"Most of the production staff are folks that are good friends of mine. We, as a team, are the ones who helped out every Saturday to build the sets for Farragut. With Mike Bednar (big thanks for the support), Greg Greene and Royal Weaver leading the teams, we built the sets over a four year period. These folks have also come aboard to help with Exeter to help me see my vision of the future-past. They have also worked as Director, assistant director, sound engineers, lighting gaffers, etc,. These great folks have been on set for all the Farragut episodes filmed in Georgia as well as the early Star Trek Continues offerings. Plus, the all -new series Dreadnought Dominion (need to find out about this!!! - Clive) is another that some of my team worked on." said John.

"Our production team is simply put,..The Best! They care about making Star Trek that will entertain. Also, our acting talent, despite being local in nature (stage work, TV, commercials and theme park entertainers) have really brought out some great performances that will have a very organic feel. I personally have invested 1000's of man hours between writing the story/script, creating the characters, designing the costumes and constructing a number of them with the help of Lisa Colon. Props with help from Douglas Glenn and my main man with the set pieces...Mike McGee. Talent second to none."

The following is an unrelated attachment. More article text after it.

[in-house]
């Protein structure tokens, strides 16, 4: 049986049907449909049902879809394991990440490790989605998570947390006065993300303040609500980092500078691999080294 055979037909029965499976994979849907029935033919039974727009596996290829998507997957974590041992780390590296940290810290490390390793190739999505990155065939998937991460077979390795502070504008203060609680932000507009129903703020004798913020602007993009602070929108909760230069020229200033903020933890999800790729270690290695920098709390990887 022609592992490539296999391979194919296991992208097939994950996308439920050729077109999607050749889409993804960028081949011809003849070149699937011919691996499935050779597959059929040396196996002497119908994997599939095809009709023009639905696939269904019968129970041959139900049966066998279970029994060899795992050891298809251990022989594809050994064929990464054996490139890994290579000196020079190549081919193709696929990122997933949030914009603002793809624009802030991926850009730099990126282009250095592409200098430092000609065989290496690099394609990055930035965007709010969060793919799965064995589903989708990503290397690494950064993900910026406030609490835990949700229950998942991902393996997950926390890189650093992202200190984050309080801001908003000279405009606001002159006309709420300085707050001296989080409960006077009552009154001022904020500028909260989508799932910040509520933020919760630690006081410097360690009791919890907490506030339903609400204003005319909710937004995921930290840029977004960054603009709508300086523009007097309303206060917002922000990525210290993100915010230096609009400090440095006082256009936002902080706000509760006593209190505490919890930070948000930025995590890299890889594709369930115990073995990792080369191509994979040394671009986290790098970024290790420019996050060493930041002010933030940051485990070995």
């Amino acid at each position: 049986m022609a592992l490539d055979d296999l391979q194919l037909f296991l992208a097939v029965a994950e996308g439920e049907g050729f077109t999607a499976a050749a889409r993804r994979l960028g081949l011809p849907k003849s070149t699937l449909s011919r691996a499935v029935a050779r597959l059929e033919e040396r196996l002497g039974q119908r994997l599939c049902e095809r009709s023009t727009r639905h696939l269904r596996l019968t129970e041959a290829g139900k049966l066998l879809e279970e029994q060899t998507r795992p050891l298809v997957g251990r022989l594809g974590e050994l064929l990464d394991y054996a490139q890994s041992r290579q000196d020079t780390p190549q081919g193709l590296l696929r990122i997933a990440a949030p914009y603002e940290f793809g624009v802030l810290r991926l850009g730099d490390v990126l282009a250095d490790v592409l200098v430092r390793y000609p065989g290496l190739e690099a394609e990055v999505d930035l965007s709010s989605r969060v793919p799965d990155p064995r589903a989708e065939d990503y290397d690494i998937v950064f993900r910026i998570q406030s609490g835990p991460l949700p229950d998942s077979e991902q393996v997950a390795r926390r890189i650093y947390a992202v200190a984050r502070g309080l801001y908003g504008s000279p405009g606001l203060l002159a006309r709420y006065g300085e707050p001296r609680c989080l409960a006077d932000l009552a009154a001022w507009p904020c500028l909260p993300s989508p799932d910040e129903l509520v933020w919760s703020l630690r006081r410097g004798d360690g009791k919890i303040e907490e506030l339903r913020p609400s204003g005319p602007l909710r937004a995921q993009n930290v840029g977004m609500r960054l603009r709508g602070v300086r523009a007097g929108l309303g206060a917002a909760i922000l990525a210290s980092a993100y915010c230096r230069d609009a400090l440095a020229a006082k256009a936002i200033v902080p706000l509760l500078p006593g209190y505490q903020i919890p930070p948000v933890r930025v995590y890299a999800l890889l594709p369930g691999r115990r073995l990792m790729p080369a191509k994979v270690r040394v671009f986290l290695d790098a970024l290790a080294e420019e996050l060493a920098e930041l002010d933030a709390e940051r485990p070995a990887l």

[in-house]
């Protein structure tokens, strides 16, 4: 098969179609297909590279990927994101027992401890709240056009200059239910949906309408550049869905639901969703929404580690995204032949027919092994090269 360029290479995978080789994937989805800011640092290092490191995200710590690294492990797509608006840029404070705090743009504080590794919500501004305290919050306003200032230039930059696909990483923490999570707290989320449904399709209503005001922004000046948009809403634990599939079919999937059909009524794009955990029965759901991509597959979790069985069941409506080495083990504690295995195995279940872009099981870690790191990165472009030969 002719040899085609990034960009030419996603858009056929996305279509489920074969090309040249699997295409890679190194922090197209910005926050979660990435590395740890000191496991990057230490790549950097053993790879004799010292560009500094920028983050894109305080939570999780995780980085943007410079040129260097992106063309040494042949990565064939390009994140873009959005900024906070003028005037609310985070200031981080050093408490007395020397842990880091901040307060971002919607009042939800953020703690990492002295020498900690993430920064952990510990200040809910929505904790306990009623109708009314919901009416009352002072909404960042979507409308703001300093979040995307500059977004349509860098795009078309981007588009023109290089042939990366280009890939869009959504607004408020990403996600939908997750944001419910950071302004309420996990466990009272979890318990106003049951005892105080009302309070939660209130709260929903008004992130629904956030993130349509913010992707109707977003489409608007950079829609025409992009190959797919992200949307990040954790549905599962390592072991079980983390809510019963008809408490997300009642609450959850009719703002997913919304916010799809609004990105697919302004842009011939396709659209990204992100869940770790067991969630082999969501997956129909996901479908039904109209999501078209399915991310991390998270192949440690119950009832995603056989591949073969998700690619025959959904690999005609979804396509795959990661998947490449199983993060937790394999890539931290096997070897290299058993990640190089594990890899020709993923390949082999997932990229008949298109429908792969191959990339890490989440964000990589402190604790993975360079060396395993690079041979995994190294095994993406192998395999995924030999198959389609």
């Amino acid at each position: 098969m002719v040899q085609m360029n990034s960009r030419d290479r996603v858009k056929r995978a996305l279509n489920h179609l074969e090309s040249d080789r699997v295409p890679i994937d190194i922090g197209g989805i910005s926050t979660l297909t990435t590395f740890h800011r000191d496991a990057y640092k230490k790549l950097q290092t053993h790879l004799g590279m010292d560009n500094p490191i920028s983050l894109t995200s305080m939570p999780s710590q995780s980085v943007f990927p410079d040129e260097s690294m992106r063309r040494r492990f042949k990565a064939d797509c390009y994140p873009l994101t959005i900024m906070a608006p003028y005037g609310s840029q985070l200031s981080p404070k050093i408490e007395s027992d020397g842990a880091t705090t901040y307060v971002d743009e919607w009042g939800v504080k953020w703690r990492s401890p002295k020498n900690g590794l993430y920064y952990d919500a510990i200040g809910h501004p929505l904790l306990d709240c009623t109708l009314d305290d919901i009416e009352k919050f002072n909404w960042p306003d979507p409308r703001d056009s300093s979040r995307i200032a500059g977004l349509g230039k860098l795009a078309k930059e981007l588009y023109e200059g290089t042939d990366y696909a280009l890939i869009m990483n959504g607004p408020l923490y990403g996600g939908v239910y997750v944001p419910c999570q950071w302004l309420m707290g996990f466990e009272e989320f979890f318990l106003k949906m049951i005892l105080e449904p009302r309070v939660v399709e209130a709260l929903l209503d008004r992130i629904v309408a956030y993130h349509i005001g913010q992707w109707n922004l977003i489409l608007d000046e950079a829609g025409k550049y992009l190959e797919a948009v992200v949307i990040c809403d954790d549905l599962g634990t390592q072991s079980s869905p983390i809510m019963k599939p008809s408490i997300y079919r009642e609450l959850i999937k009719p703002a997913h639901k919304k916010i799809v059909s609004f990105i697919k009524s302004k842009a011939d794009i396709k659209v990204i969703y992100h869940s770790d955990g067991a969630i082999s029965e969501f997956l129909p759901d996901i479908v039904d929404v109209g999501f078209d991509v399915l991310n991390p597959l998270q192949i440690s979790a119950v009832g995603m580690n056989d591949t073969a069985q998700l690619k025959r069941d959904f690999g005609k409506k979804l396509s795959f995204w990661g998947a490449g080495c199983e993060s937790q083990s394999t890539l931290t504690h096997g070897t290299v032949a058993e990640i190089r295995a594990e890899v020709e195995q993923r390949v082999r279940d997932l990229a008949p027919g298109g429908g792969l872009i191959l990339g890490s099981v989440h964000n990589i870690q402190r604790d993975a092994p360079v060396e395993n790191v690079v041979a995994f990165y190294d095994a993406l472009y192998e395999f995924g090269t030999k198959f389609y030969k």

And to back those statements up - not that he needed to after such in depth info on what's been happening - John kindly provided us with some great new promo shots including some of those Pike-era props including the phaser, communicator and console mini-monitors plus some shots from on-set filming. John, I was very honoured to receive them!

John has very clearly been super busy since I originally put this article together last year and through various events we've missed each other but finally I got a few words from the man behind the project; "On the weekend of January 4, we converged on the Farragut Films sets in Kingsland Georgia to shoot our interior scenes."

And remember that, unusually, this is pre-Kirk? Well - "We back-dated the sets some what to appear like those from the Captain Pike era (comparisons at the bottom of the article!). We spent two days there getting some rather good footage for our pilot. Very longs days, but we as a team, completed what we needed and then some."